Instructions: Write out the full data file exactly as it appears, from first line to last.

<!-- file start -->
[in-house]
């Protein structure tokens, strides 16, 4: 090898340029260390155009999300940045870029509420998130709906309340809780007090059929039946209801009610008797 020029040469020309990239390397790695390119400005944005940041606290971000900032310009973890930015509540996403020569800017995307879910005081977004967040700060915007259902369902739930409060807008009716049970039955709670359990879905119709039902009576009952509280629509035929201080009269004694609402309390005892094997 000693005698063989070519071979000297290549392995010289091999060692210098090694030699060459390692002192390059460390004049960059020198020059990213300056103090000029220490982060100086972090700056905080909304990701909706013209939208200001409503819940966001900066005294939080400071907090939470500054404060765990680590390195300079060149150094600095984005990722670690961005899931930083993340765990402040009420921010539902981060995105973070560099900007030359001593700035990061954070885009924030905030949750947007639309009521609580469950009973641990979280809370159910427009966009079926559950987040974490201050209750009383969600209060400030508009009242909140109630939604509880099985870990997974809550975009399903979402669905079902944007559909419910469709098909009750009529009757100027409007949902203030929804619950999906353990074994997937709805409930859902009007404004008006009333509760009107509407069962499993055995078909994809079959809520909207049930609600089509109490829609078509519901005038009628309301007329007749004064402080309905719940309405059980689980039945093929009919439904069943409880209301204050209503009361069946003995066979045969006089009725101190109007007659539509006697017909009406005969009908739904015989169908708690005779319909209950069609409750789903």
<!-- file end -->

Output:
[in-house]
């Protein structure tokens, strides 16, 4: 090898340029260390155009999300940045870029509420998130709906309340809780007090059929039946209801009610008797 020029040469020309990239390397790695390119400005944005940041606290971000900032310009973890930015509540996403020569800017995307879910005081977004967040700060915007259902369902739930409060807008009716049970039955709670359990879905119709039902009576009952509280629509035929201080009269004694609402309390005892094997 000693005698063989070519071979000297290549392995010289091999060692210098090694030699060459390692002192390059460390004049960059020198020059990213300056103090000029220490982060100086972090700056905080909304990701909706013209939208200001409503819940966001900066005294939080400071907090939470500054404060765990680590390195300079060149150094600095984005990722670690961005899931930083993340765990402040009420921010539902981060995105973070560099900007030359001593700035990061954070885009924030905030949750947007639309009521609580469950009973641990979280809370159910427009966009079926559950987040974490201050209750009383969600209060400030508009009242909140109630939604509880099985870990997974809550975009399903979402669905079902944007559909419910469709098909009750009529009757100027409007949902203030929804619950999906353990074994997937709805409930859902009007404004008006009333509760009107509407069962499993055995078909994809079959809520909207049930609600089509109490829609078509519901005038009628309301007329007749004064402080309905719940309405059980689980039945093929009919439904069943409880209301204050209503009361069946003995066979045969006089009725101190109007007659539509006697017909009406005969009908739904015989169908708690005779319909209950069609409750789903």